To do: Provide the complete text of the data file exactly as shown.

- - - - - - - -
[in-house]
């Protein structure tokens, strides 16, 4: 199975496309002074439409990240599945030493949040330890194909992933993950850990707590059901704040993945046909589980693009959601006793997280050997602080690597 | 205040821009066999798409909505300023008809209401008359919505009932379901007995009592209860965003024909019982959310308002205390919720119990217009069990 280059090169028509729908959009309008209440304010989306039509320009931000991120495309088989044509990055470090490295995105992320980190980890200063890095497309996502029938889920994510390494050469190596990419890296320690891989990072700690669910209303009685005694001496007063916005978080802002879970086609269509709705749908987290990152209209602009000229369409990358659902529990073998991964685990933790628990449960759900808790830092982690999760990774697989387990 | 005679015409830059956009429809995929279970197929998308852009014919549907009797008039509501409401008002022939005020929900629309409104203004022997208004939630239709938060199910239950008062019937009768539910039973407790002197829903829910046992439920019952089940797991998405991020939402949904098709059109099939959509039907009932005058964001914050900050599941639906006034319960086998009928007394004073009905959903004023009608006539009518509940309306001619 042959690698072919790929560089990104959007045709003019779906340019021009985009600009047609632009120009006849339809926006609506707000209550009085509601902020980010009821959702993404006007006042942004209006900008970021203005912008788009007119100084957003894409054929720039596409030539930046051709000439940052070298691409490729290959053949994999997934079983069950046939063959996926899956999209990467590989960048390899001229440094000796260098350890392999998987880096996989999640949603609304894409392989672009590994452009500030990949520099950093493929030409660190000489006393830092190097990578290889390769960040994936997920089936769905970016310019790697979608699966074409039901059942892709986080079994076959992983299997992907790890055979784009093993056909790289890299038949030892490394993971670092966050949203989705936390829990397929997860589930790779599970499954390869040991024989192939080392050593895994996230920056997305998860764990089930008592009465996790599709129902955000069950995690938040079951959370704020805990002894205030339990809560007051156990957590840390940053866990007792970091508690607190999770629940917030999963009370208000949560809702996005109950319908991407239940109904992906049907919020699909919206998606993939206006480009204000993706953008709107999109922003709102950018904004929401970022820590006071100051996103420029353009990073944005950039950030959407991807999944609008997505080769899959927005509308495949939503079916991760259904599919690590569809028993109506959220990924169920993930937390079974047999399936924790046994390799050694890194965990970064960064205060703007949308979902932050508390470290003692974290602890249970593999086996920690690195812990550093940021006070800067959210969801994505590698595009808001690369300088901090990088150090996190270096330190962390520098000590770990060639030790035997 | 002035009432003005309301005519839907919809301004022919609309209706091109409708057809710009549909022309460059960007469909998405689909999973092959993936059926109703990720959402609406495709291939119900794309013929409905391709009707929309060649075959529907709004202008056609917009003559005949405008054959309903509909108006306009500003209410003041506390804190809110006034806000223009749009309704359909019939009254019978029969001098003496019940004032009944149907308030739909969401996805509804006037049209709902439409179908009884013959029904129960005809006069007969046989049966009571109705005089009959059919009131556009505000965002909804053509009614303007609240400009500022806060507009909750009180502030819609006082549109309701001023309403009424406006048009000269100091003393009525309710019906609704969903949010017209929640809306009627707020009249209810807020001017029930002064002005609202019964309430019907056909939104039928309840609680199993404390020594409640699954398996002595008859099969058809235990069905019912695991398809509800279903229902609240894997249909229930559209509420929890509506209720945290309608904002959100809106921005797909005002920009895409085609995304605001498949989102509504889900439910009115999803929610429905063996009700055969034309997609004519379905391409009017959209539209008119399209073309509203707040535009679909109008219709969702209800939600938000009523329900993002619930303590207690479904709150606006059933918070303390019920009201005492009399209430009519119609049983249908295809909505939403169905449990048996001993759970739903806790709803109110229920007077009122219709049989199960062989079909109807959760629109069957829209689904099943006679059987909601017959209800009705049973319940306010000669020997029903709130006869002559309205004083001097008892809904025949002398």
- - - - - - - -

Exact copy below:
[in-house]
């Protein structure tokens, strides 16, 4: 199975496309002074439409990240599945030493949040330890194909992933993950850990707590059901704040993945046909589980693009959601006793997280050997602080690597 | 205040821009066999798409909505300023008809209401008359919505009932379901007995009592209860965003024909019982959310308002205390919720119990217009069990 280059090169028509729908959009309008209440304010989306039509320009931000991120495309088989044509990055470090490295995105992320980190980890200063890095497309996502029938889920994510390494050469190596990419890296320690891989990072700690669910209303009685005694001496007063916005978080802002879970086609269509709705749908987290990152209209602009000229369409990358659902529990073998991964685990933790628990449960759900808790830092982690999760990774697989387990 | 005679015409830059956009429809995929279970197929998308852009014919549907009797008039509501409401008002022939005020929900629309409104203004022997208004939630239709938060199910239950008062019937009768539910039973407790002197829903829910046992439920019952089940797991998405991020939402949904098709059109099939959509039907009932005058964001914050900050599941639906006034319960086998009928007394004073009905959903004023009608006539009518509940309306001619 042959690698072919790929560089990104959007045709003019779906340019021009985009600009047609632009120009006849339809926006609506707000209550009085509601902020980010009821959702993404006007006042942004209006900008970021203005912008788009007119100084957003894409054929720039596409030539930046051709000439940052070298691409490729290959053949994999997934079983069950046939063959996926899956999209990467590989960048390899001229440094000796260098350890392999998987880096996989999640949603609304894409392989672009590994452009500030990949520099950093493929030409660190000489006393830092190097990578290889390769960040994936997920089936769905970016310019790697979608699966074409039901059942892709986080079994076959992983299997992907790890055979784009093993056909790289890299038949030892490394993971670092966050949203989705936390829990397929997860589930790779599970499954390869040991024989192939080392050593895994996230920056997305998860764990089930008592009465996790599709129902955000069950995690938040079951959370704020805990002894205030339990809560007051156990957590840390940053866990007792970091508690607190999770629940917030999963009370208000949560809702996005109950319908991407239940109904992906049907919020699909919206998606993939206006480009204000993706953008709107999109922003709102950018904004929401970022820590006071100051996103420029353009990073944005950039950030959407991807999944609008997505080769899959927005509308495949939503079916991760259904599919690590569809028993109506959220990924169920993930937390079974047999399936924790046994390799050694890194965990970064960064205060703007949308979902932050508390470290003692974290602890249970593999086996920690690195812990550093940021006070800067959210969801994505590698595009808001690369300088901090990088150090996190270096330190962390520098000590770990060639030790035997 | 002035009432003005309301005519839907919809301004022919609309209706091109409708057809710009549909022309460059960007469909998405689909999973092959993936059926109703990720959402609406495709291939119900794309013929409905391709009707929309060649075959529907709004202008056609917009003559005949405008054959309903509909108006306009500003209410003041506390804190809110006034806000223009749009309704359909019939009254019978029969001098003496019940004032009944149907308030739909969401996805509804006037049209709902439409179908009884013959029904129960005809006069007969046989049966009571109705005089009959059919009131556009505000965002909804053509009614303007609240400009500022806060507009909750009180502030819609006082549109309701001023309403009424406006048009000269100091003393009525309710019906609704969903949010017209929640809306009627707020009249209810807020001017029930002064002005609202019964309430019907056909939104039928309840609680199993404390020594409640699954398996002595008859099969058809235990069905019912695991398809509800279903229902609240894997249909229930559209509420929890509506209720945290309608904002959100809106921005797909005002920009895409085609995304605001498949989102509504889900439910009115999803929610429905063996009700055969034309997609004519379905391409009017959209539209008119399209073309509203707040535009679909109008219709969702209800939600938000009523329900993002619930303590207690479904709150606006059933918070303390019920009201005492009399209430009519119609049983249908295809909505939403169905449990048996001993759970739903806790709803109110229920007077009122219709049989199960062989079909109807959760629109069957829209689904099943006679059987909601017959209800009705049973319940306010000669020997029903709130006869002559309205004083001097008892809904025949002398």